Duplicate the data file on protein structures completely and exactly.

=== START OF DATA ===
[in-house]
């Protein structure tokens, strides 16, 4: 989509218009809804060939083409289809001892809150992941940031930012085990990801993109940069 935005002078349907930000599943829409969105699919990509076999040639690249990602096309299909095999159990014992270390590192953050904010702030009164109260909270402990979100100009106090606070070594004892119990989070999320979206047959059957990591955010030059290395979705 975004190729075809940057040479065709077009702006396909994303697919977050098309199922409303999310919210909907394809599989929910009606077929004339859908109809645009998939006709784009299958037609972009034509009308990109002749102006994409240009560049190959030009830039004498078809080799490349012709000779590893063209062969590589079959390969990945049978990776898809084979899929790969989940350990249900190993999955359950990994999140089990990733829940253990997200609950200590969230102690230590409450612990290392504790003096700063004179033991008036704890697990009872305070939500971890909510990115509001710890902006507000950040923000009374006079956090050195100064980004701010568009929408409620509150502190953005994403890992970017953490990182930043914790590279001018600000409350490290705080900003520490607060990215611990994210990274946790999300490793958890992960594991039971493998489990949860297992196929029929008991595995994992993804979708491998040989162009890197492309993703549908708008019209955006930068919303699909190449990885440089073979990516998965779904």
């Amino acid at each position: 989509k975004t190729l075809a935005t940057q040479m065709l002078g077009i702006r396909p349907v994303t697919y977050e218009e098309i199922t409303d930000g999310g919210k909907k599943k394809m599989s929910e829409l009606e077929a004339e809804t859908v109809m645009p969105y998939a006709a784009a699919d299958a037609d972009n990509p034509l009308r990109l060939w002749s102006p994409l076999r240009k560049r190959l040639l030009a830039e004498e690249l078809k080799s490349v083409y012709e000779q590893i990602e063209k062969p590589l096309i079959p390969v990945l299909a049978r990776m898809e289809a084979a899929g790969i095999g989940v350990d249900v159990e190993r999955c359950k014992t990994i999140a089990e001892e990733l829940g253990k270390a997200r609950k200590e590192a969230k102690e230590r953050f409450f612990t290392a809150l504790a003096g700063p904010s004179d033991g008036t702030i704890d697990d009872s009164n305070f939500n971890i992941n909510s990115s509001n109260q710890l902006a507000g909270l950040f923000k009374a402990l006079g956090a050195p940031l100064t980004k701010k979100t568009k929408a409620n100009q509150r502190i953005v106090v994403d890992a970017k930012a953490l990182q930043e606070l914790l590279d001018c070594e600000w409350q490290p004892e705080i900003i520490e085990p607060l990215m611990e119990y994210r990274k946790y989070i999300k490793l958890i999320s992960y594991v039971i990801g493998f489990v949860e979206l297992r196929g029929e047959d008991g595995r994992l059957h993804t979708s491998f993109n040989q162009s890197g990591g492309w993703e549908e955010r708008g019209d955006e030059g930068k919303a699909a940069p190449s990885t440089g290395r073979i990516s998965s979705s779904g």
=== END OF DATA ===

[in-house]
């Protein structure tokens, strides 16, 4: 989509218009809804060939083409289809001892809150992941940031930012085990990801993109940069 935005002078349907930000599943829409969105699919990509076999040639690249990602096309299909095999159990014992270390590192953050904010702030009164109260909270402990979100100009106090606070070594004892119990989070999320979206047959059957990591955010030059290395979705 975004190729075809940057040479065709077009702006396909994303697919977050098309199922409303999310919210909907394809599989929910009606077929004339859908109809645009998939006709784009299958037609972009034509009308990109002749102006994409240009560049190959030009830039004498078809080799490349012709000779590893063209062969590589079959390969990945049978990776898809084979899929790969989940350990249900190993999955359950990994999140089990990733829940253990997200609950200590969230102690230590409450612990290392504790003096700063004179033991008036704890697990009872305070939500971890909510990115509001710890902006507000950040923000009374006079956090050195100064980004701010568009929408409620509150502190953005994403890992970017953490990182930043914790590279001018600000409350490290705080900003520490607060990215611990994210990274946790999300490793958890992960594991039971493998489990949860297992196929029929008991595995994992993804979708491998040989162009890197492309993703549908708008019209955006930068919303699909190449990885440089073979990516998965779904």
């Amino acid at each position: 989509k975004t190729l075809a935005t940057q040479m065709l002078g077009i702006r396909p349907v994303t697919y977050e218009e098309i199922t409303d930000g999310g919210k909907k599943k394809m599989s929910e829409l009606e077929a004339e809804t859908v109809m645009p969105y998939a006709a784009a699919d299958a037609d972009n990509p034509l009308r990109l060939w002749s102006p994409l076999r240009k560049r190959l040639l030009a830039e004498e690249l078809k080799s490349v083409y012709e000779q590893i990602e063209k062969p590589l096309i079959p390969v990945l299909a049978r990776m898809e289809a084979a899929g790969i095999g989940v350990d249900v159990e190993r999955c359950k014992t990994i999140a089990e001892e990733l829940g253990k270390a997200r609950k200590e590192a969230k102690e230590r953050f409450f612990t290392a809150l504790a003096g700063p904010s004179d033991g008036t702030i704890d697990d009872s009164n305070f939500n971890i992941n909510s990115s509001n109260q710890l902006a507000g909270l950040f923000k009374a402990l006079g956090a050195p940031l100064t980004k701010k979100t568009k929408a409620n100009q509150r502190i953005v106090v994403d890992a970017k930012a953490l990182q930043e606070l914790l590279d001018c070594e600000w409350q490290p004892e705080i900003i520490e085990p607060l990215m611990e119990y994210r990274k946790y989070i999300k490793l958890i999320s992960y594991v039971i990801g493998f489990v949860e979206l297992r196929g029929e047959d008991g595995r994992l059957h993804t979708s491998f993109n040989q162009s890197g990591g492309w993703e549908e955010r708008g019209d955006e030059g930068k919303a699909a940069p190449s990885t440089g290395r073979i990516s998965s979705s779904g």